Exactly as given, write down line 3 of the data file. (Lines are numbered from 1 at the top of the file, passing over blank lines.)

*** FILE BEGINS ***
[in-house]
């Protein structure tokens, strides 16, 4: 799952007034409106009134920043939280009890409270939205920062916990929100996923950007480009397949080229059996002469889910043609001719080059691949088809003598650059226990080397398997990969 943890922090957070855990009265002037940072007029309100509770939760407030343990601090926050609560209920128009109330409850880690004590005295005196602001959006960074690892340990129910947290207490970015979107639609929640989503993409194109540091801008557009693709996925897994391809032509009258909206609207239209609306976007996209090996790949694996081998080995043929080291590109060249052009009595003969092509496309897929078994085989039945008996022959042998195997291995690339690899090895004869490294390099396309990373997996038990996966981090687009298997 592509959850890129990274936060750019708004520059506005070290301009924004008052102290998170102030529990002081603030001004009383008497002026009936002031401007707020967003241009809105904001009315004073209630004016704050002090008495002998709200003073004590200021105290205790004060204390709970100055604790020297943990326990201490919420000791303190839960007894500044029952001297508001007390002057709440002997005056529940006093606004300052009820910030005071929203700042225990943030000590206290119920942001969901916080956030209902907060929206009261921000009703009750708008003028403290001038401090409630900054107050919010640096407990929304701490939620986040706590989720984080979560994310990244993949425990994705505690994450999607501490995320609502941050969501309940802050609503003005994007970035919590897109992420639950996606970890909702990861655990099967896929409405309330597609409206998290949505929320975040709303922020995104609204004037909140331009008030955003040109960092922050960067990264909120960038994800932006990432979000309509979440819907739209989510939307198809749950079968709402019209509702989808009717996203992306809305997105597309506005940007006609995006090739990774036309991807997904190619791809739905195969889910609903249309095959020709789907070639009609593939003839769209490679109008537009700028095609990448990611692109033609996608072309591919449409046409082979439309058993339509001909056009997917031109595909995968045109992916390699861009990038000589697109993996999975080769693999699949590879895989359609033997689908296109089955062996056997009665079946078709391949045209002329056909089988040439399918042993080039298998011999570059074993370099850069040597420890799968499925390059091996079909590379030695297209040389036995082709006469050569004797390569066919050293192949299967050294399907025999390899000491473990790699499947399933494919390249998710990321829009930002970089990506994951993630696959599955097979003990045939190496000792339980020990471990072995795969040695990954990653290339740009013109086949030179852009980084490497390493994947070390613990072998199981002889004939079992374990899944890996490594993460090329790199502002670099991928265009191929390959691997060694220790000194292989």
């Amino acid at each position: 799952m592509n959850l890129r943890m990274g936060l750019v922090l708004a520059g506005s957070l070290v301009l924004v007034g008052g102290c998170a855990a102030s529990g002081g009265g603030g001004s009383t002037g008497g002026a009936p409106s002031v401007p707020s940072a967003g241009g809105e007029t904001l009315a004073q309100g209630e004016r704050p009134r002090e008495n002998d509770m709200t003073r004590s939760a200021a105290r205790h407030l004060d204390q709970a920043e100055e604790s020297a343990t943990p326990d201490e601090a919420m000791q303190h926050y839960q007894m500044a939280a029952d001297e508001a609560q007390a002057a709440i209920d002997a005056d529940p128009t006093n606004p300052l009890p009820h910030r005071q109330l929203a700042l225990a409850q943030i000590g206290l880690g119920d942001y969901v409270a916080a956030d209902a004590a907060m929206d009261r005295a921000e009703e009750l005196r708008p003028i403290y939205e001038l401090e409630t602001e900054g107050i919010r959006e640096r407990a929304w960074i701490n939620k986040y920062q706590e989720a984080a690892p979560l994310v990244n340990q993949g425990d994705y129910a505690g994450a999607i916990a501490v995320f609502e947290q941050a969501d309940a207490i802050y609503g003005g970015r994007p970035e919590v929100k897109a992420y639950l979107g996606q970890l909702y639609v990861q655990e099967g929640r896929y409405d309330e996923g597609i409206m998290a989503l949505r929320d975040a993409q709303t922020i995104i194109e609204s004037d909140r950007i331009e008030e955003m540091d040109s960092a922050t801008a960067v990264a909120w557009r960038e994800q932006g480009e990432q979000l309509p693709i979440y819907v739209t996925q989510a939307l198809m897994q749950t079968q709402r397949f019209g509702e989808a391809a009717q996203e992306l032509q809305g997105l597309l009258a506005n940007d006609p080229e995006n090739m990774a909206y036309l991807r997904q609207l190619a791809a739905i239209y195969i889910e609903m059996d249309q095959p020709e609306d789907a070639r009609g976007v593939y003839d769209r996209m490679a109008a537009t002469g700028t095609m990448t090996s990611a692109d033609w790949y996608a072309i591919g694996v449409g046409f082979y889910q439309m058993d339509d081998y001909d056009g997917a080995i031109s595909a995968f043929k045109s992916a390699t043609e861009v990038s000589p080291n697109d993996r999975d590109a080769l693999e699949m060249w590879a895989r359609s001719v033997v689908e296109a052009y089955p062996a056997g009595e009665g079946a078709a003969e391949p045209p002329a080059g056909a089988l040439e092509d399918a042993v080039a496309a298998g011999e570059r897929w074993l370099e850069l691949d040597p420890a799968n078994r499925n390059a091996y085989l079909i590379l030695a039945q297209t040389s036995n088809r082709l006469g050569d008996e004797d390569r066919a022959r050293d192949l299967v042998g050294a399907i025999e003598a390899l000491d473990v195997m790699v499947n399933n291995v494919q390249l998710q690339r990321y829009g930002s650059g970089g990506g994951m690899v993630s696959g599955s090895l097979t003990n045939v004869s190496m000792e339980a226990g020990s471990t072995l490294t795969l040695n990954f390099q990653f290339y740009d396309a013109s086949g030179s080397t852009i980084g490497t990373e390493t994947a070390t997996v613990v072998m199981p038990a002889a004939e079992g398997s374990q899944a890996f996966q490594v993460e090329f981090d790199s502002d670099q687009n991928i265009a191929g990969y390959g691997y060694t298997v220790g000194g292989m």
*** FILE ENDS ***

């Amino acid at each position: 799952m592509n959850l890129r943890m990274g936060l750019v922090l708004a520059g506005s957070l070290v301009l924004v007034g008052g102290c998170a855990a102030s529990g002081g009265g603030g001004s009383t002037g008497g002026a009936p409106s002031v401007p707020s940072a967003g241009g809105e007029t904001l009315a004073q309100g209630e004016r704050p009134r002090e008495n002998d509770m709200t003073r004590s939760a200021a105290r205790h407030l004060d204390q709970a920043e100055e604790s020297a343990t943990p326990d201490e601090a919420m000791q303190h926050y839960q007894m500044a939280a029952d001297e508001a609560q007390a002057a709440i209920d002997a005056d529940p128009t006093n606004p300052l009890p009820h910030r005071q109330l929203a700042l225990a409850q943030i000590g206290l880690g119920d942001y969901v409270a916080a956030d209902a004590a907060m929206d009261r005295a921000e009703e009750l005196r708008p003028i403290y939205e001038l401090e409630t602001e900054g107050i919010r959006e640096r407990a929304w960074i701490n939620k986040y920062q706590e989720a984080a690892p979560l994310v990244n340990q993949g425990d994705y129910a505690g994450a999607i916990a501490v995320f609502e947290q941050a969501d309940a207490i802050y609503g003005g970015r994007p970035e919590v929100k897109a992420y639950l979107g996606q970890l909702y639609v990861q655990e099967g929640r896929y409405d309330e996923g597609i409206m998290a989503l949505r929320d975040a993409q709303t922020i995104i194109e609204s004037d909140r950007i331009e008030e955003m540091d040109s960092a922050t801008a960067v990264a909120w557009r960038e994800q932006g480009e990432q979000l309509p693709i979440y819907v739209t996925q989510a939307l198809m897994q749950t079968q709402r397949f019209g509702e989808a391809a009717q996203e992306l032509q809305g997105l597309l009258a506005n940007d006609p080229e995006n090739m990774a909206y036309l991807r997904q609207l190619a791809a739905i239209y195969i889910e609903m059996d249309q095959p020709e609306d789907a070639r009609g976007v593939y003839d769209r996209m490679a109008a537009t002469g700028t095609m990448t090996s990611a692109d033609w790949y996608a072309i591919g694996v449409g046409f082979y889910q439309m058993d339509d081998y001909d056009g997917a080995i031109s595909a995968f043929k045109s992916a390699t043609e861009v990038s000589p080291n697109d993996r999975d590109a080769l693999e699949m060249w590879a895989r359609s001719v033997v689908e296109a052009y089955p062996a056997g009595e009665g079946a078709a003969e391949p045209p002329a080059g056909a089988l040439e092509d399918a042993v080039a496309a298998g011999e570059r897929w074993l370099e850069l691949d040597p420890a799968n078994r499925n390059a091996y085989l079909i590379l030695a039945q297209t040389s036995n088809r082709l006469g050569d008996e004797d390569r066919a022959r050293d192949l299967v042998g050294a399907i025999e003598a390899l000491d473990v195997m790699v499947n399933n291995v494919q390249l998710q690339r990321y829009g930002s650059g970089g990506g994951m690899v993630s696959g599955s090895l097979t003990n045939v004869s190496m000792e339980a226990g020990s471990t072995l490294t795969l040695n990954f390099q990653f290339y740009d396309a013109s086949g030179s080397t852009i980084g490497t990373e390493t994947a070390t997996v613990v072998m199981p038990a002889a004939e079992g398997s374990q899944a890996f996966q490594v993460e090329f981090d790199s502002d670099q687009n991928i265009a191929g990969y390959g691997y060694t298997v220790g000194g292989m």